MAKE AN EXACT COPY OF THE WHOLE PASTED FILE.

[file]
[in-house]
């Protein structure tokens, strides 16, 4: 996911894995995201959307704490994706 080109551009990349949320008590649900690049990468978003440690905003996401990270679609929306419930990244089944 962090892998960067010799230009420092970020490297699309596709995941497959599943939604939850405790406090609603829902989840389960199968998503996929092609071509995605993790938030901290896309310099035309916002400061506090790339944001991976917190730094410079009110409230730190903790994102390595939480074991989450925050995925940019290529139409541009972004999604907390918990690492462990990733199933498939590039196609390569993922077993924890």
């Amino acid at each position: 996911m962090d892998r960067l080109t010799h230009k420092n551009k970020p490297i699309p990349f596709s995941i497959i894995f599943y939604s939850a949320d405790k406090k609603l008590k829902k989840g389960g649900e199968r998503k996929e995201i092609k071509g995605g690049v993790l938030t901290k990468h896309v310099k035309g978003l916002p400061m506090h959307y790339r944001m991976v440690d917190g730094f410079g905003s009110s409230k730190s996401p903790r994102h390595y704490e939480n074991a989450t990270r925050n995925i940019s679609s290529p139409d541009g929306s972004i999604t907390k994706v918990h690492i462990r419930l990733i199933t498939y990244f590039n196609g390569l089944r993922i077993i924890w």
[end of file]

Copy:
[in-house]
């Protein structure tokens, strides 16, 4: 996911894995995201959307704490994706 080109551009990349949320008590649900690049990468978003440690905003996401990270679609929306419930990244089944 962090892998960067010799230009420092970020490297699309596709995941497959599943939604939850405790406090609603829902989840389960199968998503996929092609071509995605993790938030901290896309310099035309916002400061506090790339944001991976917190730094410079009110409230730190903790994102390595939480074991989450925050995925940019290529139409541009972004999604907390918990690492462990990733199933498939590039196609390569993922077993924890």
């Amino acid at each position: 996911m962090d892998r960067l080109t010799h230009k420092n551009k970020p490297i699309p990349f596709s995941i497959i894995f599943y939604s939850a949320d405790k406090k609603l008590k829902k989840g389960g649900e199968r998503k996929e995201i092609k071509g995605g690049v993790l938030t901290k990468h896309v310099k035309g978003l916002p400061m506090h959307y790339r944001m991976v440690d917190g730094f410079g905003s009110s409230k730190s996401p903790r994102h390595y704490e939480n074991a989450t990270r925050n995925i940019s679609s290529p139409d541009g929306s972004i999604t907390k994706v918990h690492i462990r419930l990733i199933t498939y990244f590039n196609g390569l089944r993922i077993i924890w």